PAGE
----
Entertainment

Tarrus wins Marcus Garvey Award

Reggae crooner takes annual award for contribution to music

By Basil Walters Observer staff reporter

Friday, August 19, 2011    

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The Jamaica Observer 2007 Artiste of Year and one of reggae's most current hitmakers, Tarrus Riley, was recognised with the Marcus Garvey Award for maintaining the vision way of Marcus Garvey through his music.

The occasion was the annual UNIA Marcus Garvey Awards ceremony on the lawns of Devon House on Wednesday night. "Tonight we recognised a young man who continue the tradition of teaching and inspiring through music in the way of Garvey, keeping hope alive" was how veteran singer Tommy Cowan made the announcement to rousing applause.

For the singer, who has won a number of awards locally and internationally, he noted that this was the most meaningful. "We win a lot of awards, but this is the Award. Marcus Garvey, fi real. In my opinion, The Philosophy and Opinions of Marcus Garvey is the best book ever written by any man. Mi bias with that, but it's my favourite book. Mi waan to thank Marcus Garvey for his teachings, because if not (for it) I would be lost in a world of confusion. This is the Award, Marcus Garvey live forever. Thank you," Riley said in his acceptance speech.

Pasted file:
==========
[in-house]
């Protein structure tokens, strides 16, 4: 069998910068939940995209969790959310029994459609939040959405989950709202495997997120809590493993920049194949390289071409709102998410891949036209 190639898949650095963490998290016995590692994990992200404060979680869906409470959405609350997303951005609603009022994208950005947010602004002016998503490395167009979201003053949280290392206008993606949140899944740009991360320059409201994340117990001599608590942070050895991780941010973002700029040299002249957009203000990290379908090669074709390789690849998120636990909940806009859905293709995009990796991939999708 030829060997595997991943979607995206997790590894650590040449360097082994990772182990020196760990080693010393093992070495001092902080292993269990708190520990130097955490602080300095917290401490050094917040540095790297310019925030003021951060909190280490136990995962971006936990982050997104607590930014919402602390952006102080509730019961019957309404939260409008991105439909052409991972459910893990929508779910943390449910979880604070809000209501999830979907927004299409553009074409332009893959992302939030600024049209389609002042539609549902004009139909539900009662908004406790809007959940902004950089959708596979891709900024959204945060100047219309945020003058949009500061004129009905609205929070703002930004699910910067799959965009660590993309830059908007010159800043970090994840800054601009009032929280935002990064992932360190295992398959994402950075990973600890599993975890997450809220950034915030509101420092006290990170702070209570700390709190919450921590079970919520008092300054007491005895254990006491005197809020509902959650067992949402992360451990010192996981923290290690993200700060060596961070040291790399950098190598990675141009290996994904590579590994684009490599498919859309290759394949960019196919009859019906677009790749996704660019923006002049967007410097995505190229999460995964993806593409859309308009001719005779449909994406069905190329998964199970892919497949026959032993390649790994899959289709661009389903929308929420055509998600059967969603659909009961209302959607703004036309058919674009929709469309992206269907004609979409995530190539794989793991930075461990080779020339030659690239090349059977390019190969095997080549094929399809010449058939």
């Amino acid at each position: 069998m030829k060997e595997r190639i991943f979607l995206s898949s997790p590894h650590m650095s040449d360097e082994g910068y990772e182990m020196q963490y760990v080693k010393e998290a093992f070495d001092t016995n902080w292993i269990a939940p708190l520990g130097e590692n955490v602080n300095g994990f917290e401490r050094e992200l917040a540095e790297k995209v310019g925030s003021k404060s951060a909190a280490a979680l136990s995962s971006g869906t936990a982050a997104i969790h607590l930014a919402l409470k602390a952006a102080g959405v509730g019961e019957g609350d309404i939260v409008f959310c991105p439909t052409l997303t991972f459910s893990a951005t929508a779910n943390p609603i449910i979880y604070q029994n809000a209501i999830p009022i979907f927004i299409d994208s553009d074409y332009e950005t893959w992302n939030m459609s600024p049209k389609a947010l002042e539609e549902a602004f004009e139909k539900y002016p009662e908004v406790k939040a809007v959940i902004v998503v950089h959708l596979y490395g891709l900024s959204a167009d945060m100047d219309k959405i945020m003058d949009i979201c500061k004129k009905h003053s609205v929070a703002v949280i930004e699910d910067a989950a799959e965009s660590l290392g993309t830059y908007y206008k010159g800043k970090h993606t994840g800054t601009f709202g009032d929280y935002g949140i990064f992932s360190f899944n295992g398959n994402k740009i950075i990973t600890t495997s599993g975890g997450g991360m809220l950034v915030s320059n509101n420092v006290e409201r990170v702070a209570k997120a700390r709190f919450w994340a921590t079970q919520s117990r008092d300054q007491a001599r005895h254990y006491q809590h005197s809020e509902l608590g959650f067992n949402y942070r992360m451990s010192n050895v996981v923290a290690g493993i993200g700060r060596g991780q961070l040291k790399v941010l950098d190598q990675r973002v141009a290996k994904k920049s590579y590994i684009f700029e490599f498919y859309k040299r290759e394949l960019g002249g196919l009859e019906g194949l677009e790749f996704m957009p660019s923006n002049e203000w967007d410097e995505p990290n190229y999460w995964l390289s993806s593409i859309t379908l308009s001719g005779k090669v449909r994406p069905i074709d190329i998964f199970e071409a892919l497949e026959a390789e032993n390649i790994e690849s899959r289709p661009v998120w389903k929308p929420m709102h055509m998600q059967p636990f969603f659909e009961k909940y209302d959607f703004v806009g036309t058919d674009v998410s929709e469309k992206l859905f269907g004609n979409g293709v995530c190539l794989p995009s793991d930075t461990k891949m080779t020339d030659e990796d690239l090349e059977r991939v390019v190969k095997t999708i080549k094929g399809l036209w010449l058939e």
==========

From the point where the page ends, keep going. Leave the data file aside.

He would later performed one of his popular tunes Shaka Zulu Pickney and premiered of his soon-to-be-released single, the haunting Love Created I.


Of course, among his supporting vocalists was his musical director/producer saxophonist extraordinaire Dean Fraser.

At the colourful regal affair in the garden like setting of the Kingston landmark, guests headed by Prime Minister Bruce Golding, were entertained by some delightful musical items. These included Bongo Herman's signature routine with diveres percussion instruments while chanting the popular Rastaman Chant. The Winston "Sparrow" Martin led Alpha Alumni's trio of hornsmen on the Skatalites' classic Eastern Standard Time and Dominican soprano marie-claire, who fuses opera with reggae in her newly recorded soothing version of Dreamland.

The awards were not only about music. There were nine other awards in various fields of endeavours with which Marcus Garvey identified. These included the arts won by Pauline "Sister P" Petinaud (promoter Fi Wi Sinting heritage festival), agriculture which went Donovan Hunter, journalism going to veteran Ken Jones, education won by the Ethiopian Orthodox Church, business to Just Natural Hair Studio, industry to Dr Henry Lowe, trade to Marley Coffe, social service to Alpha Boys' Home.

The Lifetime Achievement Awards went to veteran Garvyite Mother Miriam Samad.

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